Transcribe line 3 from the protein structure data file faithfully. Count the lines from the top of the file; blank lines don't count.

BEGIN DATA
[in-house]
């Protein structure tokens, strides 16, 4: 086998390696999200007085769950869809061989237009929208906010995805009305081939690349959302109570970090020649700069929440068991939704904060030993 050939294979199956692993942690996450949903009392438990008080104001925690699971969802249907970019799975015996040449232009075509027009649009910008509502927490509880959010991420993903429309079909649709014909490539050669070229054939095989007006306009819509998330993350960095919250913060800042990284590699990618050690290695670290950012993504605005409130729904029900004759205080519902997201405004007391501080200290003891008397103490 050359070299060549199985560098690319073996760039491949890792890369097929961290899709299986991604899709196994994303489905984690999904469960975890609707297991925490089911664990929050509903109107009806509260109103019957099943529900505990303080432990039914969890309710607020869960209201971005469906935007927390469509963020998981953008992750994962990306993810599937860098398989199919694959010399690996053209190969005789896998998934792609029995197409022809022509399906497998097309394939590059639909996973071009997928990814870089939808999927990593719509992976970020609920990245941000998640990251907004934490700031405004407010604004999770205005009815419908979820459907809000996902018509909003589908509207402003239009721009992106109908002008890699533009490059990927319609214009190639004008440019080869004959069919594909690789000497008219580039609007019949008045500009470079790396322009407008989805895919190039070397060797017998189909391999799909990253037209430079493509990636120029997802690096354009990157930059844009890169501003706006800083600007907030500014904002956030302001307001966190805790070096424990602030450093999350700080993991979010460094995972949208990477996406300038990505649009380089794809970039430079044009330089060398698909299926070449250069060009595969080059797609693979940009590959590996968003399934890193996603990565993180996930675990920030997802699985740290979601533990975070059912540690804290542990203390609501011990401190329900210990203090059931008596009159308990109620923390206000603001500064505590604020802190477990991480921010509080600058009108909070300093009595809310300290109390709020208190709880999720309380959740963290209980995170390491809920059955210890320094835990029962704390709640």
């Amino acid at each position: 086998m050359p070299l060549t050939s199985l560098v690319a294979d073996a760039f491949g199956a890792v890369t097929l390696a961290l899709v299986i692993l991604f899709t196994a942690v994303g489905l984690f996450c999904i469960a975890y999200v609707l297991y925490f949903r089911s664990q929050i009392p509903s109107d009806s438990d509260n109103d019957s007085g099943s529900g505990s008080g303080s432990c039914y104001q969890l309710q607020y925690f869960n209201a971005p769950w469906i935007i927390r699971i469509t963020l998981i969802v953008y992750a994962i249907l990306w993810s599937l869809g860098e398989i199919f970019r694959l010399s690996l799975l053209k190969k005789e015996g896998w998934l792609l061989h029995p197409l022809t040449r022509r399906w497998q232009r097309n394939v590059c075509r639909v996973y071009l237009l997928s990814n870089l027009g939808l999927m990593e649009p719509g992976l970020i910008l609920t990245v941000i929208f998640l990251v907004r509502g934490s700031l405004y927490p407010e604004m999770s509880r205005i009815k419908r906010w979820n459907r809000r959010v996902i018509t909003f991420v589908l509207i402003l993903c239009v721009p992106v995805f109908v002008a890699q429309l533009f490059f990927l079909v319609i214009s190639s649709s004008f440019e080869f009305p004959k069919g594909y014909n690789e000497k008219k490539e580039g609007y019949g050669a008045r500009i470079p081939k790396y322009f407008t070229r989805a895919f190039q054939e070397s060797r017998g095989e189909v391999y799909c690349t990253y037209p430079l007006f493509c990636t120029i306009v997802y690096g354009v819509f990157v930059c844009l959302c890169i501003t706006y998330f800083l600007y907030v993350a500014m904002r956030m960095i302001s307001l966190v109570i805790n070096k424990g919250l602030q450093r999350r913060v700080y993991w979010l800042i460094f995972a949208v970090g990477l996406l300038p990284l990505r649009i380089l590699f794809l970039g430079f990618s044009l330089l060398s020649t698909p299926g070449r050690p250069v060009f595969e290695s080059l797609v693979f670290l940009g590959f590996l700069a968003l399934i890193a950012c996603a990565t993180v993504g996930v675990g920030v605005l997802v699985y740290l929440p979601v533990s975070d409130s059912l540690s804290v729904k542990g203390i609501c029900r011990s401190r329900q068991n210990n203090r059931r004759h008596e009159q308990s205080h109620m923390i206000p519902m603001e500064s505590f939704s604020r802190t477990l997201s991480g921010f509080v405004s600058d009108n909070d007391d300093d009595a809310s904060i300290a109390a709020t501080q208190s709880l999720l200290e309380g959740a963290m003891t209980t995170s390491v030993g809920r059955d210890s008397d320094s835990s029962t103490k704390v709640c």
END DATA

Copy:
């Amino acid at each position: 086998m050359p070299l060549t050939s199985l560098v690319a294979d073996a760039f491949g199956a890792v890369t097929l390696a961290l899709v299986i692993l991604f899709t196994a942690v994303g489905l984690f996450c999904i469960a975890y999200v609707l297991y925490f949903r089911s664990q929050i009392p509903s109107d009806s438990d509260n109103d019957s007085g099943s529900g505990s008080g303080s432990c039914y104001q969890l309710q607020y925690f869960n209201a971005p769950w469906i935007i927390r699971i469509t963020l998981i969802v953008y992750a994962i249907l990306w993810s599937l869809g860098e398989i199919f970019r694959l010399s690996l799975l053209k190969k005789e015996g896998w998934l792609l061989h029995p197409l022809t040449r022509r399906w497998q232009r097309n394939v590059c075509r639909v996973y071009l237009l997928s990814n870089l027009g939808l999927m990593e649009p719509g992976l970020i910008l609920t990245v941000i929208f998640l990251v907004r509502g934490s700031l405004y927490p407010e604004m999770s509880r205005i009815k419908r906010w979820n459907r809000r959010v996902i018509t909003f991420v589908l509207i402003l993903c239009v721009p992106v995805f109908v002008a890699q429309l533009f490059f990927l079909v319609i214009s190639s649709s004008f440019e080869f009305p004959k069919g594909y014909n690789e000497k008219k490539e580039g609007y019949g050669a008045r500009i470079p081939k790396y322009f407008t070229r989805a895919f190039q054939e070397s060797r017998g095989e189909v391999y799909c690349t990253y037209p430079l007006f493509c990636t120029i306009v997802y690096g354009v819509f990157v930059c844009l959302c890169i501003t706006y998330f800083l600007y907030v993350a500014m904002r956030m960095i302001s307001l966190v109570i805790n070096k424990g919250l602030q450093r999350r913060v700080y993991w979010l800042i460094f995972a949208v970090g990477l996406l300038p990284l990505r649009i380089l590699f794809l970039g430079f990618s044009l330089l060398s020649t698909p299926g070449r050690p250069v060009f595969e290695s080059l797609v693979f670290l940009g590959f590996l700069a968003l399934i890193a950012c996603a990565t993180v993504g996930v675990g920030v605005l997802v699985y740290l929440p979601v533990s975070d409130s059912l540690s804290v729904k542990g203390i609501c029900r011990s401190r329900q068991n210990n203090r059931r004759h008596e009159q308990s205080h109620m923390i206000p519902m603001e500064s505590f939704s604020r802190t477990l997201s991480g921010f509080v405004s600058d009108n909070d007391d300093d009595a809310s904060i300290a109390a709020t501080q208190s709880l999720l200290e309380g959740a963290m003891t209980t995170s390491v030993g809920r059955d210890s008397d320094s835990s029962t103490k704390v709640c």